Gouzenko Affair

The following article appeared in the 2 July 1947 issue of the Fortnightly Law Journal (author unknown, vol. 17: 43). It is reproduced verbatim below, including the Editorial Note with which it concludes. It discusses a hypothetical case to emphasize the potentially dangerous legal precedent set by the espionage commission, and though it deals with murder, it nonetheless demonstrates how, in its efforts to coerce a confession, the state could use 1946 legislation to circumvent an individual’s basic liberties.

“Dinn v. The King, July 4, 1949. (Evidence – Admissibility of evidence before a Royal Commission on the charge of murder)

Roy Dinn, husband of the accused, had disappeared on November 23rd, 1947, and his body had been found six days later in an empty cage at Riverdale Zoo at Toronto, Ontario. The Accused had been immediately arrested on a charge of vagrancy, and at the request of the Attorney-General for Ontario, a Royal Commission had been issued under an unpublished order-in-council by the Dominion Government and under the direction of Voltai and Addison, JJ., of the Supreme Court of Canada, to inquire secretly into the death of Roy Dinn, pursuant to the Inquiries Act, R.S.C. 1927, Chapter 99. The accused had been handed over to the custody of the R.C.M.P. and had been held incommunicado for six months without any further charge having been laid. She had been brought before the Royal Commissioners three times in secret session, and had refused to be sworn and had demanded counsel. The Commissioners had informed her that as there was no charge against her she was not entitled to counsel under ss. 12 and 13 of the Inquiries Act, unless the Commissioners in their discretion allowed her request and that, in their discretion they refused it. On June 2nd, 1948, accused again had been brought before the Commission at a secret hearing and informed that she must be sworn and answer all questions. She was not advised that if she answered questions without objection her answers could be later used in evidence against her, nor was she advised that if she objected to answer any question on the ground that her answer might incriminate her.She had been kept in solitary confinement in a brilliantly lighted cell for three days. In response to questions by the Commission counsel accused had admitted, without objection, responsibility for the murder of her husband. A charge of murder was then laid against her.

At the trial the testimony of the accused so obtained had been admitted on the authority of, R v. Mazerall [1946] O.R. 762, R v. Lunan, [1947] O.W.N. 248, and R v. Smith, [1947] O.W.N. 449 (‘spy trials’).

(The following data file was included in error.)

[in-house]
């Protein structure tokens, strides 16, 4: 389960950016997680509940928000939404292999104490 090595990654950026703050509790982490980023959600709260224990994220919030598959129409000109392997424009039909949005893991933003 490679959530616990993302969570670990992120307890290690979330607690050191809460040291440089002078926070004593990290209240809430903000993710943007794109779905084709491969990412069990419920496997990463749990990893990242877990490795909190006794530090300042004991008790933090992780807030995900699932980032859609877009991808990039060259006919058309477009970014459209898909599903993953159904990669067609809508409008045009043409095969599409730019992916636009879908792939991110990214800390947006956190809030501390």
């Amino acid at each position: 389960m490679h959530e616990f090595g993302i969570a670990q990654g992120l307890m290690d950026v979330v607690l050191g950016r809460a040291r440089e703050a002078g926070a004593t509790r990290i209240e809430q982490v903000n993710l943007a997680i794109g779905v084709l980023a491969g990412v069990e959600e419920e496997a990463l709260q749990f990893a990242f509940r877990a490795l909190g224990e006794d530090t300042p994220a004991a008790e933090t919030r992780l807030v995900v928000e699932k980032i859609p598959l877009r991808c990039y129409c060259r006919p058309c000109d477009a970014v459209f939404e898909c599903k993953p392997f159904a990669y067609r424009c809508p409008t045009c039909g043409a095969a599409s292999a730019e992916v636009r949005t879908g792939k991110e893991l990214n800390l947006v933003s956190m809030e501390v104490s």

Although there was no other evidence implicating the accused, she had been convicted. An appeal to the Court of Appeal had been dismissed.

Rousseau, C.J.C., delivering the judgment of the Court, held that R v. Dick, [1947] O.W.N. 111, was not applicable. The treatment of the accused leading up to her confession was irrelevant. The Commissioners had acted perfectly properly in every respect, they were not obliged to allow counsel to the accused, since, until she confessed, there was no possibility of bringing a charge of murder against her; the Commissioners were not obliged to advise the accused concerning the effect of s. 5 of the Evidence Act, R.S.C. 1927, c. 69. Methods of obtaining evidence on charges under the Official Secrets Act, 1939 (can.), Chapter 49, were available, a fortiori, in investigating a charge of murder. The evidence had been properly admitted and the conviction must be affirmed.

The appeal was accordingly dismissed.

EDITORIAL NOTE. This case marks a milestone in the investigation of crime in Canada. It is astonishing that no Attorney-General had previously thought of the means used to obtain evidence in this murder. It may be assumed that the precedent will be generally followed, and we recommend that seventy-three additional Judges be appointed to the Supreme Court of Canada, in order that a sufficient number of Commissioners be constantly detailed and what has been hitherto the ordinary business of the Court may also be carried on. Independence Day of the great Republic to the south was obviously the appropriate day on which to deliver this judgment.”

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